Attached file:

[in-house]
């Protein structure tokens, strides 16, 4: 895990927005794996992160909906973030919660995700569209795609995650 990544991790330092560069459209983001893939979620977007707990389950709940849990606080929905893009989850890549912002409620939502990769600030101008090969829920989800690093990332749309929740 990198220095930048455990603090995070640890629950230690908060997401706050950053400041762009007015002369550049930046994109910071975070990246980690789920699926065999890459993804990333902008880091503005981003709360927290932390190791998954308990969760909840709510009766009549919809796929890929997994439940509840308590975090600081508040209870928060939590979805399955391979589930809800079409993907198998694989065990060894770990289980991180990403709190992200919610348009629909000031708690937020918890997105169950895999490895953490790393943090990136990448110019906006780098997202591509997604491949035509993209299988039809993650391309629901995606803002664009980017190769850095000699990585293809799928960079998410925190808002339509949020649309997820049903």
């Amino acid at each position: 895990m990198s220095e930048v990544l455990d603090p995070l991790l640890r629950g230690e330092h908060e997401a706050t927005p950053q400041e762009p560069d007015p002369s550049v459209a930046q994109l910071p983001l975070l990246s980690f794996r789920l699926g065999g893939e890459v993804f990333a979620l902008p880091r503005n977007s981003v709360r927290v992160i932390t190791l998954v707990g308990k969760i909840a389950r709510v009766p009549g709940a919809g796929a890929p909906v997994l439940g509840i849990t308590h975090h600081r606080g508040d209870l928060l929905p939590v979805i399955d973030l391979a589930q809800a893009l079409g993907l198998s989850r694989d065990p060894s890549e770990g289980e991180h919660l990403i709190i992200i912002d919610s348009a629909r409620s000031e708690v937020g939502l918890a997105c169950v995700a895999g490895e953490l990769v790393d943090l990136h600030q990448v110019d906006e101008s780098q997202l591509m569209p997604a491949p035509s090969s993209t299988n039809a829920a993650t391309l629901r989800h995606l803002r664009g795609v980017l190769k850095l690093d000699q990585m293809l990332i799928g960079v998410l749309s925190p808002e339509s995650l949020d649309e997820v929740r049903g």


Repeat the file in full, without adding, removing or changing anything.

[in-house]
């Protein structure tokens, strides 16, 4: 895990927005794996992160909906973030919660995700569209795609995650 990544991790330092560069459209983001893939979620977007707990389950709940849990606080929905893009989850890549912002409620939502990769600030101008090969829920989800690093990332749309929740 990198220095930048455990603090995070640890629950230690908060997401706050950053400041762009007015002369550049930046994109910071975070990246980690789920699926065999890459993804990333902008880091503005981003709360927290932390190791998954308990969760909840709510009766009549919809796929890929997994439940509840308590975090600081508040209870928060939590979805399955391979589930809800079409993907198998694989065990060894770990289980991180990403709190992200919610348009629909000031708690937020918890997105169950895999490895953490790393943090990136990448110019906006780098997202591509997604491949035509993209299988039809993650391309629901995606803002664009980017190769850095000699990585293809799928960079998410925190808002339509949020649309997820049903």
């Amino acid at each position: 895990m990198s220095e930048v990544l455990d603090p995070l991790l640890r629950g230690e330092h908060e997401a706050t927005p950053q400041e762009p560069d007015p002369s550049v459209a930046q994109l910071p983001l975070l990246s980690f794996r789920l699926g065999g893939e890459v993804f990333a979620l902008p880091r503005n977007s981003v709360r927290v992160i932390t190791l998954v707990g308990k969760i909840a389950r709510v009766p009549g709940a919809g796929a890929p909906v997994l439940g509840i849990t308590h975090h600081r606080g508040d209870l928060l929905p939590v979805i399955d973030l391979a589930q809800a893009l079409g993907l198998s989850r694989d065990p060894s890549e770990g289980e991180h919660l990403i709190i992200i912002d919610s348009a629909r409620s000031e708690v937020g939502l918890a997105c169950v995700a895999g490895e953490l990769v790393d943090l990136h600030q990448v110019d906006e101008s780098q997202l591509m569209p997604a491949p035509s090969s993209t299988n039809a829920a993650t391309l629901r989800h995606l803002r664009g795609v980017l190769k850095l690093d000699q990585m293809l990332i799928g960079v998410l749309s925190p808002e339509s995650l949020d649309e997820v929740r049903g």